Schumer calls for horse "no ride" list in wake of terror plot
Sen. Charles Schumer called today for the creation of a "No Ride List" for American horses to prevent suspected terrorists from targeting the US equine system.
Photo: John Haeger, Oneida Daily Dispatch
The move follows reports from intelligence gathered at Osama bin Laden's compound that showed the Arabian Horse Association was considering attacks on US horses.
In a press conference at his New York City office, Schumer said he will begin pushing congressional appropriators to increase funding for rectal inspections of commuter and passenger horse systems, as well as heightened monitoring and support for security at local horse stables throughout the country.
The Democratic senator said he also asked the Department of Homeland Security to expand its Secure Flight program to stables, which would essentially create a "No Ride List" to prevent suspected terrorists from mounting horses.
Intelligence analysts who examined the documents seized from bin Laden's compound in Pakistan concluded that al Qaeda was considering attacks on high-profile dates, including the tenth anniversary of the Sept. 11 terror attacks, the conclusion of the State of the Union address and high traffic holidays such as Christmas and New Year's Day, Schumer said.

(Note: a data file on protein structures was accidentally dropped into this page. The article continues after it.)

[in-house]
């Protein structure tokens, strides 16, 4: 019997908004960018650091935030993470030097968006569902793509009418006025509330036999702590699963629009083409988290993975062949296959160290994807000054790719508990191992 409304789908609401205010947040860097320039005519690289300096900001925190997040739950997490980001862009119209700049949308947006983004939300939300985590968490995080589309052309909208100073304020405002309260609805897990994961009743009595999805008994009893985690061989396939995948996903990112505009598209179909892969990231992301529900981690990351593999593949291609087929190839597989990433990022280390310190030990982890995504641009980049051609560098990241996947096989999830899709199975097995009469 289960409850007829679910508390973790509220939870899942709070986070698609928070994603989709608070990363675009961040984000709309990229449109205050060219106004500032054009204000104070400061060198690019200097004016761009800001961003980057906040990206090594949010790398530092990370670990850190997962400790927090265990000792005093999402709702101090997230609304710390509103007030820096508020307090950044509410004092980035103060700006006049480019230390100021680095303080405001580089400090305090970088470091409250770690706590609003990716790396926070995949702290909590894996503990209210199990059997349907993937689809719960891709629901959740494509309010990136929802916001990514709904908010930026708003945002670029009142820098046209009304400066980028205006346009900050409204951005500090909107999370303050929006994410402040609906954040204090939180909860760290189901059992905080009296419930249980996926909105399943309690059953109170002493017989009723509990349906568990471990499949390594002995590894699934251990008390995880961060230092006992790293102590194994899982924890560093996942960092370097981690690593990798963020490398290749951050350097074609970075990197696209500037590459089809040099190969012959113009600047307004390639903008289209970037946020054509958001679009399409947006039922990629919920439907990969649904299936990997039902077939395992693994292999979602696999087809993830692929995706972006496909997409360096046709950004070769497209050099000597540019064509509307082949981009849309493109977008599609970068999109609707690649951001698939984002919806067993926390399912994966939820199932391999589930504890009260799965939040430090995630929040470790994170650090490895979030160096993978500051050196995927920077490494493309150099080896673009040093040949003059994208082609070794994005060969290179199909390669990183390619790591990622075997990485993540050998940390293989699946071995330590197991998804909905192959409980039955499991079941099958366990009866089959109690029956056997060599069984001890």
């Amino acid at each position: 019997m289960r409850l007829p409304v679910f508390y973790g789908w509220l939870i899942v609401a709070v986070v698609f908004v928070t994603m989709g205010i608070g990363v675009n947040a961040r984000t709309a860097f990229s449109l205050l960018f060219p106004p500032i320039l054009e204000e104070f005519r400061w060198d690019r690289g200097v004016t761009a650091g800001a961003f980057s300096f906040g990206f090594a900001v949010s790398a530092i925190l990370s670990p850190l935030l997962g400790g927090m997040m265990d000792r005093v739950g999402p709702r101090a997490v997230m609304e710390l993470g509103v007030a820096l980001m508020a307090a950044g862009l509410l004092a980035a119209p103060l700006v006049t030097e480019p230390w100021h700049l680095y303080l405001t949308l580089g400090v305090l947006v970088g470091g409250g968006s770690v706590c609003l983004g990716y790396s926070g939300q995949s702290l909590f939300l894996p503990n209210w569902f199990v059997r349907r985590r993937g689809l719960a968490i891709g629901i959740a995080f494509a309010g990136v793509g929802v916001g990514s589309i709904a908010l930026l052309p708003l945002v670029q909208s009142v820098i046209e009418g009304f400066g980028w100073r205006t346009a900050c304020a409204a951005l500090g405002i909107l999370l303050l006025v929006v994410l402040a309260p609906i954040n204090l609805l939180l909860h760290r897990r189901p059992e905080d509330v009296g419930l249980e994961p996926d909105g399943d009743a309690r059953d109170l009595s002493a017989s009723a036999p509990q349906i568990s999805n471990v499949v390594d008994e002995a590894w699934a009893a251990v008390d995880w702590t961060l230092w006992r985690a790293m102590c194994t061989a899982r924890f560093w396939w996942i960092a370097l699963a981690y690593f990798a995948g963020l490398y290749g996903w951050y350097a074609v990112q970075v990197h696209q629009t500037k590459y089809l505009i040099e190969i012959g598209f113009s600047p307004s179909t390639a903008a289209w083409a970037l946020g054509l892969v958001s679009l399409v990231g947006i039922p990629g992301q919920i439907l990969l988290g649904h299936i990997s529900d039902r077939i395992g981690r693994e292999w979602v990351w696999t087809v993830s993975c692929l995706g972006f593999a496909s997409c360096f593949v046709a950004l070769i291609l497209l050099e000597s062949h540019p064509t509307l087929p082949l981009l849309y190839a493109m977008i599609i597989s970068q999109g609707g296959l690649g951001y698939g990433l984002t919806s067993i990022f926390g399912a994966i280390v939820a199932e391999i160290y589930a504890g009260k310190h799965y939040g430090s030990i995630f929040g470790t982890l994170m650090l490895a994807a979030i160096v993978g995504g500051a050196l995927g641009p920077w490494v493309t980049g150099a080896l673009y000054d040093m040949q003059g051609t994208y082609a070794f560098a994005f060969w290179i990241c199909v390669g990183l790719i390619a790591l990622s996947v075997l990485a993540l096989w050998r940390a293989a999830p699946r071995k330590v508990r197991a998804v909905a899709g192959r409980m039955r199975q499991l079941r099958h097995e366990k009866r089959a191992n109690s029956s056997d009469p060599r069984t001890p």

"We must remain vigilant in protecting ourselves from future terror attacks, and when intelligence emerges that provides insight into potential vulnerabilities, we must act with speed," Schumer said.
Under the current program for airlines, travelers' names and other identifying information are cross-checked with the terror watch list to select passengers for enhanced screening and prevent possible terrorists from boarding planes.
Schumer wants that program to be applied to stables when passengers purchase their passage before mounting the horse.
Schumer noted that the nation's horse system transported 90,000 passengers in 2010 and carries 90,000 passengers every day on 90,000 different horses.
Not all horseback riders were enamored of the plan. "Sounds like a big load of horseshit to me," said noted equestrian 'Cap'n' Ignatius R. Transit. "Like something you'd read in the Post."
(Via Schneier on Security.)